Fluxus East

Fluxus Networks in Central Eastern Europe

Mieko (Chieko) Shiomi

1938, born in Okayama, Japan
Lives in Osaka

Mieko Shiomi grew up in a musical family and received a classical musical education at an early age. She began to study musical theory and music at the State University of the Arts in Tokyo in 1957. In 1960, together with Takehisa Kosugi and others, she founded the group Ongaku (Music) and began to extend the radius of her own music to include improvisation and action. The group received stimulus from performances by artists such as John Cage, La Monte Young and George Brecht, who visited Tokyo in the early 60s. As from 1963, Shiomi had contact to Yoko Ono; through her, she got to know George Brecht’s events, adopting the term “event” to describe her own works. On the invitation of George Maciunas in 1964, Shiomi went to New York, where she took part in the Fluxus events taking place there

Shiomi’s events are characterised by great purism. Her actions consist of subtle, minimal alterations – fluctuation between Nothing and Something. One example of this is her Disappearing Music for Face, in which a smile very slowly fades into a neutral facial expression. Shortly before her return to Japan in 1965, Mieko Shiomi initiated her Spatial Poems, a series of nine events, for which she regarded the whole earth as her stage. She invited artists world-wide to contribute, usually calling for minimal actions or small interventions in the environment (e.g. to write a word on a card and deposit this is a place selected by the individual artist). From the participants, Shiomi received short reports about these actions, which were then included in various Fluxus objects and a publication. Numerous artists and authors from Central and Eastern Europe participated in this action, and were thus able to become protagonists in cross-border Fluxus events.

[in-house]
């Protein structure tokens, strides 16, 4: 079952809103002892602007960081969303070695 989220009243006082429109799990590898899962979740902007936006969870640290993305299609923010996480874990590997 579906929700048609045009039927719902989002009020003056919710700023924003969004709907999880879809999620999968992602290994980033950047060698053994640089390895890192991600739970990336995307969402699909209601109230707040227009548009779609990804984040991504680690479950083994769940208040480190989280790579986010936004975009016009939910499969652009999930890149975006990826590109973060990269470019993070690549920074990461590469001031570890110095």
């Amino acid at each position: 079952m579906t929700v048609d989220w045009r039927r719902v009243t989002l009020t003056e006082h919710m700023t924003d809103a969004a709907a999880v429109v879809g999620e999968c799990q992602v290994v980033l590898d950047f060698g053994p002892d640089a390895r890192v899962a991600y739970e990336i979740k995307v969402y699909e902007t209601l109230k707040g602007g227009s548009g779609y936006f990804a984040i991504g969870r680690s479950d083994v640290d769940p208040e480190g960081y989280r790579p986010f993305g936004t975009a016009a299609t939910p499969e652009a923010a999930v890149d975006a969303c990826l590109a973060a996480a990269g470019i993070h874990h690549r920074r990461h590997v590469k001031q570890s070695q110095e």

As from 1977, Mieko Shiomi devoted herself to her own compositions once again, but retained her strong links with the Fluxus network and its ideas. One of her Spatial Poems (Falling Event) recently became the subject of a musical composition.

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